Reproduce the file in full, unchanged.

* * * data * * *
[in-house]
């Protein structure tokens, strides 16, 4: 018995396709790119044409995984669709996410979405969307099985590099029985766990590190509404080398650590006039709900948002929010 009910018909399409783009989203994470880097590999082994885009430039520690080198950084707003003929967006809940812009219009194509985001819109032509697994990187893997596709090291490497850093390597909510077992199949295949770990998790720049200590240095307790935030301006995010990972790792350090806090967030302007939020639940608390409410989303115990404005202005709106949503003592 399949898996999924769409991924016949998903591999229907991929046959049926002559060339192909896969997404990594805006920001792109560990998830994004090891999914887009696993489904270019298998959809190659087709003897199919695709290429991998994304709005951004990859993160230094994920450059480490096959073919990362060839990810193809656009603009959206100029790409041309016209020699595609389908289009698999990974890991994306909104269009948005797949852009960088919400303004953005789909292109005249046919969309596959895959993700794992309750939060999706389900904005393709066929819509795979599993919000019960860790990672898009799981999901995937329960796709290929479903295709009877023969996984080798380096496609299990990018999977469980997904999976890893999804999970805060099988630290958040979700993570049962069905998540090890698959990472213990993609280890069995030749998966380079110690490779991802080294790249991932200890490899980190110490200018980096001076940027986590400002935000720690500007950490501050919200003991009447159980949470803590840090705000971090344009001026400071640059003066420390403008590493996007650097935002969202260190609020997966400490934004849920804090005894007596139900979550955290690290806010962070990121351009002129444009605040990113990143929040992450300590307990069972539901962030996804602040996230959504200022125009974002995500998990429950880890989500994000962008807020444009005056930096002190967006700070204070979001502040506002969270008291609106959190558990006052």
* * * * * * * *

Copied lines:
[in-house]
């Protein structure tokens, strides 16, 4: 018995396709790119044409995984669709996410979405969307099985590099029985766990590190509404080398650590006039709900948002929010 009910018909399409783009989203994470880097590999082994885009430039520690080198950084707003003929967006809940812009219009194509985001819109032509697994990187893997596709090291490497850093390597909510077992199949295949770990998790720049200590240095307790935030301006995010990972790792350090806090967030302007939020639940608390409410989303115990404005202005709106949503003592 399949898996999924769409991924016949998903591999229907991929046959049926002559060339192909896969997404990594805006920001792109560990998830994004090891999914887009696993489904270019298998959809190659087709003897199919695709290429991998994304709005951004990859993160230094994920450059480490096959073919990362060839990810193809656009603009959206100029790409041309016209020699595609389908289009698999990974890991994306909104269009948005797949852009960088919400303004953005789909292109005249046919969309596959895959993700794992309750939060999706389900904005393709066929819509795979599993919000019960860790990672898009799981999901995937329960796709290929479903295709009877023969996984080798380096496609299990990018999977469980997904999976890893999804999970805060099988630290958040979700993570049962069905998540090890698959990472213990993609280890069995030749998966380079110690490779991802080294790249991932200890490899980190110490200018980096001076940027986590400002935000720690500007950490501050919200003991009447159980949470803590840090705000971090344009001026400071640059003066420390403008590493996007650097935002969202260190609020997966400490934004849920804090005894007596139900979550955290690290806010962070990121351009002129444009605040990113990143929040992450300590307990069972539901962030996804602040996230959504200022125009974002995500998990429950880890989500994000962008807020444009005056930096002190967006700070204070979001502040506002969270008291609106959190558990006052």